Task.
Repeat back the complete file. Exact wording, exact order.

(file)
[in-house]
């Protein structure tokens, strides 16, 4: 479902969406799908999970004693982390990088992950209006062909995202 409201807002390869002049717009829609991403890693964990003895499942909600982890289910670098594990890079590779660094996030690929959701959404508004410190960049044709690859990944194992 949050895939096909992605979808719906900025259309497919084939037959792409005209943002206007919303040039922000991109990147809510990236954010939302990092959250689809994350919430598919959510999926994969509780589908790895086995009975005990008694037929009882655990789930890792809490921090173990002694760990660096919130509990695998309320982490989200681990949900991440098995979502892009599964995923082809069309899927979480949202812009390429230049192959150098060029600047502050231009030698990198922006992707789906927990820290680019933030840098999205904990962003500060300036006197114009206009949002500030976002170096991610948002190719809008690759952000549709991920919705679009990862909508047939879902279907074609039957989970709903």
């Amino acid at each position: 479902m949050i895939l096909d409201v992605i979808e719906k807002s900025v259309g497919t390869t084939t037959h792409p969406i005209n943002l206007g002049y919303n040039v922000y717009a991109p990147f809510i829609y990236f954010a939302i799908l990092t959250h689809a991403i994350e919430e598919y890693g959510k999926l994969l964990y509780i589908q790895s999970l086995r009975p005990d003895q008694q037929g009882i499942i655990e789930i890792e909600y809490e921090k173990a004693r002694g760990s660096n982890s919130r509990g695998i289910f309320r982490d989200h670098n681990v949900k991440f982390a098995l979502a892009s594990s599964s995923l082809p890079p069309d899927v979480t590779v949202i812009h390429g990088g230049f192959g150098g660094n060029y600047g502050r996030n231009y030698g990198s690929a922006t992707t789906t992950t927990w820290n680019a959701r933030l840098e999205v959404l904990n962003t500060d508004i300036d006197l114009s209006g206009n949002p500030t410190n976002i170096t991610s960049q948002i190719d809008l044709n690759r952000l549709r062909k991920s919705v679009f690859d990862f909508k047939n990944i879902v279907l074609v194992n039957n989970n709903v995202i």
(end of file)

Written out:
[in-house]
């Protein structure tokens, strides 16, 4: 479902969406799908999970004693982390990088992950209006062909995202 409201807002390869002049717009829609991403890693964990003895499942909600982890289910670098594990890079590779660094996030690929959701959404508004410190960049044709690859990944194992 949050895939096909992605979808719906900025259309497919084939037959792409005209943002206007919303040039922000991109990147809510990236954010939302990092959250689809994350919430598919959510999926994969509780589908790895086995009975005990008694037929009882655990789930890792809490921090173990002694760990660096919130509990695998309320982490989200681990949900991440098995979502892009599964995923082809069309899927979480949202812009390429230049192959150098060029600047502050231009030698990198922006992707789906927990820290680019933030840098999205904990962003500060300036006197114009206009949002500030976002170096991610948002190719809008690759952000549709991920919705679009990862909508047939879902279907074609039957989970709903």
């Amino acid at each position: 479902m949050i895939l096909d409201v992605i979808e719906k807002s900025v259309g497919t390869t084939t037959h792409p969406i005209n943002l206007g002049y919303n040039v922000y717009a991109p990147f809510i829609y990236f954010a939302i799908l990092t959250h689809a991403i994350e919430e598919y890693g959510k999926l994969l964990y509780i589908q790895s999970l086995r009975p005990d003895q008694q037929g009882i499942i655990e789930i890792e909600y809490e921090k173990a004693r002694g760990s660096n982890s919130r509990g695998i289910f309320r982490d989200h670098n681990v949900k991440f982390a098995l979502a892009s594990s599964s995923l082809p890079p069309d899927v979480t590779v949202i812009h390429g990088g230049f192959g150098g660094n060029y600047g502050r996030n231009y030698g990198s690929a922006t992707t789906t992950t927990w820290n680019a959701r933030l840098e999205v959404l904990n962003t500060d508004i300036d006197l114009s209006g206009n949002p500030t410190n976002i170096t991610s960049q948002i190719d809008l044709n690759r952000l549709r062909k991920s919705v679009f690859d990862f909508k047939n990944i879902v279907l074609v194992n039957n989970n709903v995202i």